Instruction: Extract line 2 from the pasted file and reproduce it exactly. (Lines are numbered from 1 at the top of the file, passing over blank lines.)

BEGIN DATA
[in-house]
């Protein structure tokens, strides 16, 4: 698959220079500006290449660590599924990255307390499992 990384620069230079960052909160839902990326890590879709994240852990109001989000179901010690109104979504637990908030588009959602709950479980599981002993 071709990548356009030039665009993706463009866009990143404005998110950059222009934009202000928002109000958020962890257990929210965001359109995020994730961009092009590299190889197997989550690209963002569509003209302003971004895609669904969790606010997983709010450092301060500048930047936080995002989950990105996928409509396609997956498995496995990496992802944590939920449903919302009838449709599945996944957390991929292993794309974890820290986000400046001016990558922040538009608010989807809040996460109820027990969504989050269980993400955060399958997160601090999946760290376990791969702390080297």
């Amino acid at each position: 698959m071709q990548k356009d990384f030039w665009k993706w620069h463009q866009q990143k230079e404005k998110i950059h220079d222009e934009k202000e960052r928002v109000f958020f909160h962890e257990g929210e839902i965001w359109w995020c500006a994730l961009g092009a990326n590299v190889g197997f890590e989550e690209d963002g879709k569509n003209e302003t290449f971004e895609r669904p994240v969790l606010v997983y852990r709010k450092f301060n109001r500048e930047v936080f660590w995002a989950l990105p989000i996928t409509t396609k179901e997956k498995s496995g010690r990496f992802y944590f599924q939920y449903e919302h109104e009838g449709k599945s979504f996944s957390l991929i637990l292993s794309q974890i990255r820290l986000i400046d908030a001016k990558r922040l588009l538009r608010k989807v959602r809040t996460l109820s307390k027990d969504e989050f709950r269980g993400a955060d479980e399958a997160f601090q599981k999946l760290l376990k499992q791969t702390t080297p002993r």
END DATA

């Protein structure tokens, strides 16, 4: 698959220079500006290449660590599924990255307390499992 990384620069230079960052909160839902990326890590879709994240852990109001989000179901010690109104979504637990908030588009959602709950479980599981002993 071709990548356009030039665009993706463009866009990143404005998110950059222009934009202000928002109000958020962890257990929210965001359109995020994730961009092009590299190889197997989550690209963002569509003209302003971004895609669904969790606010997983709010450092301060500048930047936080995002989950990105996928409509396609997956498995496995990496992802944590939920449903919302009838449709599945996944957390991929292993794309974890820290986000400046001016990558922040538009608010989807809040996460109820027990969504989050269980993400955060399958997160601090999946760290376990791969702390080297």